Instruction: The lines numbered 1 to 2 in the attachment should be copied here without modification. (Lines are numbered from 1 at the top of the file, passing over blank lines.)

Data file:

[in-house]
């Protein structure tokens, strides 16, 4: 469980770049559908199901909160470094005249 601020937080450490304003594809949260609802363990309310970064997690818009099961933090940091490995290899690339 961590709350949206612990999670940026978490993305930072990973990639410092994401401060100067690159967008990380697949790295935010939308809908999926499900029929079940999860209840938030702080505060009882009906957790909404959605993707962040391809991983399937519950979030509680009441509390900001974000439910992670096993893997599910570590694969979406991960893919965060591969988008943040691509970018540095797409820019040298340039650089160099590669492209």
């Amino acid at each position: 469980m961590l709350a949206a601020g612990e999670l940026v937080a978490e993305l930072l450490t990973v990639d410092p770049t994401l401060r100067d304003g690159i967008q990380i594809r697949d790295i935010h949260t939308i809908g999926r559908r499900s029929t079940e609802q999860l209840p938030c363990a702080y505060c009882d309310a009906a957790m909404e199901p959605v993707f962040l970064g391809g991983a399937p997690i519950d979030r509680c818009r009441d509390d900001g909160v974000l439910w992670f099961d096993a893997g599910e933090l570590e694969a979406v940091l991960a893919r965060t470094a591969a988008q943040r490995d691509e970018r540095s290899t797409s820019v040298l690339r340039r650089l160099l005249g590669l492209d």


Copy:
[in-house]
């Protein structure tokens, strides 16, 4: 469980770049559908199901909160470094005249 601020937080450490304003594809949260609802363990309310970064997690818009099961933090940091490995290899690339 961590709350949206612990999670940026978490993305930072990973990639410092994401401060100067690159967008990380697949790295935010939308809908999926499900029929079940999860209840938030702080505060009882009906957790909404959605993707962040391809991983399937519950979030509680009441509390900001974000439910992670096993893997599910570590694969979406991960893919965060591969988008943040691509970018540095797409820019040298340039650089160099590669492209």